Over time, paper bills replaced metal. In principle, the paper bill acted as a medium for gold. Each bill entitled the bearer to an amount of gold specified on the bill against the issuing agent.

 

Since the mid-nineteenth century, we have become familiar with a third form of money which can be called ledger money. Money held in an account which can be transferred by cheque or electronics is ledger money. The ledger money becomes a medium for paper money.

 

A few fundamental things should be noted. If we for a moment imagine the situation where money exists only in accounts (ledgers), is transacted only as a ledger and has no physical (notes or coins) counterpart, we have purely ledger money.1 We also have a ‘pure’ money which has no physical/commodity value such as gold fully and paper marginally possesses.

 

It should not be difficult to see how the three forms of money correspond to mankind’s soul development – namely, gold to the sentient soul (Egyptian cultural epoch), paper to the intellectual soul (Greco-Roman epoch) and ledgers to the consciousness soul (Anglo-Germanic epoch). The three forms of money demonstrate humanity’s gradual detachment or abstraction from nature – and it is achieved by a development in its spiritual life centred on a more and more abstract intellectuality.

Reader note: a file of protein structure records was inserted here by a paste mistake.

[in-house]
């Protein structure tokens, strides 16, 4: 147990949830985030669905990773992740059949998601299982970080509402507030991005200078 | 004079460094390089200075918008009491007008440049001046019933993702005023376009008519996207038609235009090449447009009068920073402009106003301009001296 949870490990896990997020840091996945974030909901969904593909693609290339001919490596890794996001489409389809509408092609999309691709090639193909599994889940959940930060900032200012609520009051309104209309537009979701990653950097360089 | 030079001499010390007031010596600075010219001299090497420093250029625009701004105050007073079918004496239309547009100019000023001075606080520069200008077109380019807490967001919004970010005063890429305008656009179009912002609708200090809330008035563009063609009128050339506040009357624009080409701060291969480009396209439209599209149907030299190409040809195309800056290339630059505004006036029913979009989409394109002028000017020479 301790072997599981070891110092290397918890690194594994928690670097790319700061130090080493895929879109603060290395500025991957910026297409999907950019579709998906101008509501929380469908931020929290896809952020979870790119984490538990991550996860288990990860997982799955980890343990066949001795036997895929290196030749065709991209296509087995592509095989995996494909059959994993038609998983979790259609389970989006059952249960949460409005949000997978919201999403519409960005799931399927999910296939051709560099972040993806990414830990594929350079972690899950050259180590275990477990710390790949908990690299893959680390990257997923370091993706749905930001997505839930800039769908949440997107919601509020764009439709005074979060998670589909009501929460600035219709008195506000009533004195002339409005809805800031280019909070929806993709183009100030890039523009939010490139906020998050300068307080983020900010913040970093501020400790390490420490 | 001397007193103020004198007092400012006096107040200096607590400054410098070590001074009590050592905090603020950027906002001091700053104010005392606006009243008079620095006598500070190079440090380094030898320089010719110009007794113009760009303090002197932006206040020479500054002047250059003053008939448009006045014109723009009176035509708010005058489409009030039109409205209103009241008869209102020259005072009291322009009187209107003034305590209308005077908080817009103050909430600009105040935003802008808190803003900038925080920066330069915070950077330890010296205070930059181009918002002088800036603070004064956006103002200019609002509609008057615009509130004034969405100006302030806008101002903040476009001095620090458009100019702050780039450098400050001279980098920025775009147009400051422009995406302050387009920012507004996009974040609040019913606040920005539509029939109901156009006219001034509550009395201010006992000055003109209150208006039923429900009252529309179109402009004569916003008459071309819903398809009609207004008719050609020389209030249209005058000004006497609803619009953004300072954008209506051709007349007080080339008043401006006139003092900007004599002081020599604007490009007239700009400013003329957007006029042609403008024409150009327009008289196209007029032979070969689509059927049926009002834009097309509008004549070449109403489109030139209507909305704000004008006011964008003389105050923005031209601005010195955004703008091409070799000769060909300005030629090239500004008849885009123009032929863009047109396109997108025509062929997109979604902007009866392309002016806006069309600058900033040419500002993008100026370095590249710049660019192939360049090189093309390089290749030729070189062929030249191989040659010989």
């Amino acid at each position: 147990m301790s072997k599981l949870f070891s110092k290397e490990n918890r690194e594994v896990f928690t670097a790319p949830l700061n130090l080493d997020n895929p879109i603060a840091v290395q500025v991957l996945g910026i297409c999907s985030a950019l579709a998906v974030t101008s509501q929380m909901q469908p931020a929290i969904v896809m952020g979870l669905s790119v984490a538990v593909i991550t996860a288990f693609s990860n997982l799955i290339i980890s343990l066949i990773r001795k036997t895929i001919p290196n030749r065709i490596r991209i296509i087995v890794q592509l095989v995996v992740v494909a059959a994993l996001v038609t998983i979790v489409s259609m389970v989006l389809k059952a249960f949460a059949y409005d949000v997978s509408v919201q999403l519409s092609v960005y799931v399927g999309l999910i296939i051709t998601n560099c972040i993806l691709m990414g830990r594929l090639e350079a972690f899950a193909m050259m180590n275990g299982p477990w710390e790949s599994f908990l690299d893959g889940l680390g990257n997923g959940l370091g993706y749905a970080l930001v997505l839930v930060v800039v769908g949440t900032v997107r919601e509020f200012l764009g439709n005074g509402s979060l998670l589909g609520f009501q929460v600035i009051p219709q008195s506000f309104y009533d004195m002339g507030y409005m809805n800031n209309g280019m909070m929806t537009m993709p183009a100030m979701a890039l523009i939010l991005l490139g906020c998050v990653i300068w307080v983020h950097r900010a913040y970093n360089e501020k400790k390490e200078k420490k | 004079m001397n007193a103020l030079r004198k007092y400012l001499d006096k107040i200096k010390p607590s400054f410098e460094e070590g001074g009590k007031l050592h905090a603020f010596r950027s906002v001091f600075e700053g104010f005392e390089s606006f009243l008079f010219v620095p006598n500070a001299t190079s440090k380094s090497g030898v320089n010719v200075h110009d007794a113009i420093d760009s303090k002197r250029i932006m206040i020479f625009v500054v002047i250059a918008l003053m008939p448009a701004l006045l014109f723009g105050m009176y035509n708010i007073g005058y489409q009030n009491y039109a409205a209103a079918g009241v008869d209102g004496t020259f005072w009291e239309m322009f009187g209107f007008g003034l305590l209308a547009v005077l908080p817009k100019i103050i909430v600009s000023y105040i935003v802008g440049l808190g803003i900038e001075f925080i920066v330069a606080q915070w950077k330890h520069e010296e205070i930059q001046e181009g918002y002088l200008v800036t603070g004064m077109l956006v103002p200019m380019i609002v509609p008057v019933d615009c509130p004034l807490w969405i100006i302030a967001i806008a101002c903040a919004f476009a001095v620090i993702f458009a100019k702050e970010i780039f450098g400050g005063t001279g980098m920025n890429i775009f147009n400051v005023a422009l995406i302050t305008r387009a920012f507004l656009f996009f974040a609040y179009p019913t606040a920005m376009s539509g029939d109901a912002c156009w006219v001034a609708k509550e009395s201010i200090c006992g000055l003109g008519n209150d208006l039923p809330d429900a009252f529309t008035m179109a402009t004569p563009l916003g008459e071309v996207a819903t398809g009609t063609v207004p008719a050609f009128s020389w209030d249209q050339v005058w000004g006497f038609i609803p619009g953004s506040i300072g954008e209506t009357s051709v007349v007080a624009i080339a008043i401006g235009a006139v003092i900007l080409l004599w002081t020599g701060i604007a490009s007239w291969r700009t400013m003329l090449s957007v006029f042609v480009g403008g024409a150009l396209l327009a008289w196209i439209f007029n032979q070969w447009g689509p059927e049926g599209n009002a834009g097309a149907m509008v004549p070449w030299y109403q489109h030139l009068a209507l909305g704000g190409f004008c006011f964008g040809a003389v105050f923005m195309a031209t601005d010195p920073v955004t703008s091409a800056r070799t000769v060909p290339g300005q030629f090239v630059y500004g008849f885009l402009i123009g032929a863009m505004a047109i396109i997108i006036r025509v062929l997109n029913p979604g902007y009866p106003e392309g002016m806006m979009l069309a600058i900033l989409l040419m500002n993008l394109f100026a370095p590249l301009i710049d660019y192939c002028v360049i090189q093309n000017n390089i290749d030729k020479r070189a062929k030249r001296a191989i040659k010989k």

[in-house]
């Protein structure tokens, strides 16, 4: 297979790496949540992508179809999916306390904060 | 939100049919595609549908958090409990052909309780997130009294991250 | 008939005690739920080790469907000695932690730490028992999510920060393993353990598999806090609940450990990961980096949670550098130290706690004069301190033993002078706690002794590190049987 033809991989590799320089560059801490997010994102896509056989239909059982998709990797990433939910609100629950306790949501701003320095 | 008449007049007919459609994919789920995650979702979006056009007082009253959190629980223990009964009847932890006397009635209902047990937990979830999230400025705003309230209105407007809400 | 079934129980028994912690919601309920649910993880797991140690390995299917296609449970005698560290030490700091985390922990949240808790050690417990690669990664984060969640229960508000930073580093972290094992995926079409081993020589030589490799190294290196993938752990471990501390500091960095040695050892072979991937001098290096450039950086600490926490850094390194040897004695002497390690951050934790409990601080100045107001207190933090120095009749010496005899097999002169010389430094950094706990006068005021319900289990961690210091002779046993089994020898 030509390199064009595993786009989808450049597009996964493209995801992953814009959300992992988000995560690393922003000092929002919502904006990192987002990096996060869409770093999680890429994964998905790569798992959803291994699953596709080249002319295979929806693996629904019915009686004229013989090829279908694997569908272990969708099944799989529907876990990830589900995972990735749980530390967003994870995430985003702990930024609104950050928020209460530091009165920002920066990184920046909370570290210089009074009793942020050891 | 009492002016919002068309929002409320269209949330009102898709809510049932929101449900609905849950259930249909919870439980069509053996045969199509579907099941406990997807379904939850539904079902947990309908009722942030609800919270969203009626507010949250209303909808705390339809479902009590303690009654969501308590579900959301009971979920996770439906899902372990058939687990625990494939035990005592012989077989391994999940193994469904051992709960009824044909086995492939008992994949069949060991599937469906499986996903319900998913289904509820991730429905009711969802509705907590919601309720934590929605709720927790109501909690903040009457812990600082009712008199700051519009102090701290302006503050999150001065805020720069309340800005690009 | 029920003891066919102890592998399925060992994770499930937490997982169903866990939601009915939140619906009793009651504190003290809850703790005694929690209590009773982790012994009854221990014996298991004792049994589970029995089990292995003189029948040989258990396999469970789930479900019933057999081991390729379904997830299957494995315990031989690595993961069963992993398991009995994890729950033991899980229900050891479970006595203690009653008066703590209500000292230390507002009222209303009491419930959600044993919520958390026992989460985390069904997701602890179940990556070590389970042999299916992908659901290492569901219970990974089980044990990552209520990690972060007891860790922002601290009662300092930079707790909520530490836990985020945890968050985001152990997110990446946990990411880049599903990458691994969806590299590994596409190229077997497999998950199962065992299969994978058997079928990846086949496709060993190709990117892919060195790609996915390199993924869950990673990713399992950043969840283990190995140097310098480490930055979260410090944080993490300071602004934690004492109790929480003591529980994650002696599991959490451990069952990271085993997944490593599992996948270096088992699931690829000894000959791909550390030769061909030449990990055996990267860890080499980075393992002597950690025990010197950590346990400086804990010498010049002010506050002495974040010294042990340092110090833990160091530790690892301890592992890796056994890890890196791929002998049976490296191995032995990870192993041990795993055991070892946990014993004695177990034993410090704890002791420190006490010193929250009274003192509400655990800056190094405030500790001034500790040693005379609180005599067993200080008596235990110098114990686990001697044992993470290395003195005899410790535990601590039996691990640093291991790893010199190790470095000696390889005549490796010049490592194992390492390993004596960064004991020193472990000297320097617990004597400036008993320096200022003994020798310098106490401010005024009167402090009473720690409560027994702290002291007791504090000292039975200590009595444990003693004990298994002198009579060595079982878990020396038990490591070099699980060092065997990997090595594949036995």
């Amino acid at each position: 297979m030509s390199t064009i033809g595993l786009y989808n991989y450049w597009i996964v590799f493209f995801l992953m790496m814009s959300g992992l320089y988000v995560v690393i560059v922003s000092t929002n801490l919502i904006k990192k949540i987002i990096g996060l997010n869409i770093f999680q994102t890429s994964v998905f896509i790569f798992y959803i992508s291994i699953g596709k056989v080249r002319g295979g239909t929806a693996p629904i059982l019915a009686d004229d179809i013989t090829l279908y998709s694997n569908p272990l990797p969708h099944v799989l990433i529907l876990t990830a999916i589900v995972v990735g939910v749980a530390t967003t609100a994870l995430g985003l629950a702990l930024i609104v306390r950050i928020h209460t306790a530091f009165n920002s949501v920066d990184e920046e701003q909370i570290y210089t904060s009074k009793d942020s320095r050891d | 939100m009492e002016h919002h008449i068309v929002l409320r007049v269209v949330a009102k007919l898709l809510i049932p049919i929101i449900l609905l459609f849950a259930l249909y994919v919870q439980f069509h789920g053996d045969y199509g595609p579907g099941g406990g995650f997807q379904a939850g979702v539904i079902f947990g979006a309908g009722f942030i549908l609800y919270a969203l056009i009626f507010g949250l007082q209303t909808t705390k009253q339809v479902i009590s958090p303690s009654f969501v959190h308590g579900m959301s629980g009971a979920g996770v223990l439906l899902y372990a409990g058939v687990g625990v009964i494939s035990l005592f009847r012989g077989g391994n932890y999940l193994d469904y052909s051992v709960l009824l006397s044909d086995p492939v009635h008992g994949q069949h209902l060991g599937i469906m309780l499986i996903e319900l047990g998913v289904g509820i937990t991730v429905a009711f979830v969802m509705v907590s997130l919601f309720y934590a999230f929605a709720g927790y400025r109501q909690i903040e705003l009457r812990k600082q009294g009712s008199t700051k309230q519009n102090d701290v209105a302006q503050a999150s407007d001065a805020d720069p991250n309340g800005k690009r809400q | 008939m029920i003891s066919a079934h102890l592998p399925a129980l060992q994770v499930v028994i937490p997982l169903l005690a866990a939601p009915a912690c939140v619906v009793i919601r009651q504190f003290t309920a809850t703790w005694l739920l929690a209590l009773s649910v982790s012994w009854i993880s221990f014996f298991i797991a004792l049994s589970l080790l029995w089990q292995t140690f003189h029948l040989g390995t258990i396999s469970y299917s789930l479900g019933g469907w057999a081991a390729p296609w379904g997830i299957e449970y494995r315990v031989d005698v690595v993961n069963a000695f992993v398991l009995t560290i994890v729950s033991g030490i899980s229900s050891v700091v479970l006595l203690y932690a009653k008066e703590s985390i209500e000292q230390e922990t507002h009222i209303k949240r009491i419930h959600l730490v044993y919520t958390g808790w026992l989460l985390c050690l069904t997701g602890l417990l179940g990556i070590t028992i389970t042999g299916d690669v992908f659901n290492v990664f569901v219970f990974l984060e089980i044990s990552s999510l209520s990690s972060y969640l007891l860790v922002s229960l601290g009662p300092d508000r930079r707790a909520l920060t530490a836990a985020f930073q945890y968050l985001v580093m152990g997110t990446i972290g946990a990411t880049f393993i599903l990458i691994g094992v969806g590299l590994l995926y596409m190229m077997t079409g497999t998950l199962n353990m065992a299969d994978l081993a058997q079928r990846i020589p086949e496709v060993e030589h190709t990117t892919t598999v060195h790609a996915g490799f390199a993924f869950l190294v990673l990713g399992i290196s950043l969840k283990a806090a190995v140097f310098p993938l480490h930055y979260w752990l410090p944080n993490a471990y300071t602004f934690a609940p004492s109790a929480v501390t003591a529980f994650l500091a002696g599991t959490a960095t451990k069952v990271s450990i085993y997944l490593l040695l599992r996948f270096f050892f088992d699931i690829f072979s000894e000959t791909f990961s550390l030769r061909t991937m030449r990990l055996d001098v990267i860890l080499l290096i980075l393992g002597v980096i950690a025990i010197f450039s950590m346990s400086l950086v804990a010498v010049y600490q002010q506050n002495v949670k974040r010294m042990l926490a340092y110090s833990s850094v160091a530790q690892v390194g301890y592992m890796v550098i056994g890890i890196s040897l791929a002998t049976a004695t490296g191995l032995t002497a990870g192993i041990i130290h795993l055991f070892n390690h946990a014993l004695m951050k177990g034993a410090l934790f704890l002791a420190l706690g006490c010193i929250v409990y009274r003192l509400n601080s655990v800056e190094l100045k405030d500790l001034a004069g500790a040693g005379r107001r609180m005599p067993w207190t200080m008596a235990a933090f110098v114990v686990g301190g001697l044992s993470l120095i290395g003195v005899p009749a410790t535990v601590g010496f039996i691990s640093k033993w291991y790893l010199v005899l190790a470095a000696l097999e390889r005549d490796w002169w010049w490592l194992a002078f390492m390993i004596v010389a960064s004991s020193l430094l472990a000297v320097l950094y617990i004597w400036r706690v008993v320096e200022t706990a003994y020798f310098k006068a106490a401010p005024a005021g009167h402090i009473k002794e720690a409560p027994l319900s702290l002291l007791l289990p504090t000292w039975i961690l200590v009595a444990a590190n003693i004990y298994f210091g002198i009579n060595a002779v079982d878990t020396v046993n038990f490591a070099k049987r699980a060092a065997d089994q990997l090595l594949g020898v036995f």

Gold gives the immediacy and vibrancy of the physical world that the sentient soul can relate to. Paper money only came to the fore after men came to recognise legal deeds on paper being politically enforceable – and this was achieved only in the Greco-Roman period. Ledger money became possible when humanity had immersed itself in abstract and mechanical theories (and learnt to deal in zeroes and negative numbers). Double entry book-keeping – a necessity for ledger money – was invented shortly after the beginning of our consciousness soul epoch in 1413.

 

Credit Creation and Loan Making

Most people think that when they get a loan from the bank it is similar to getting a loan from their grandmother or friend. Nothing is further from the truth. When one borrows money from a friend – let’s say $1,000 – that friend is ‘out of pocket’ by $1,000. When one borrows from a bank – let’s say $1,000 again – the bank is neither lending $1,000 of its own money or depositors’ money. How is this achieved? The bank has two columns to account for its debts/debits and its assets. When Jack borrows $1,000, the bank writes up in its assets column the $1,000 that Jack owes the bank. In its debts column, it writes up the $1,000 that Jack can withdraw in cash, cheque or electronically. Reconciling the newly created $1,000 in both the assets and debts columns gives a neutral effect on the balance sheet. Absolutely nothing else has changed. No $1,000 was taken out of anywhere – not like Grandma taking $1,000 out of the cookie jar to loan you. The $1,000 loan is a ledger money (or computer money) creation that is achieved with a written entry. All bank loans are made like this and the process is called credit creation (because the bank is increasing the amount of money/credit in the system). If one is struggling to pay back one’s mortgage and finding that one is paying much more in interest than originally borrowed (as in the Third World); and if one realises how loans are made, then maybe some frustration and anger is not out of place.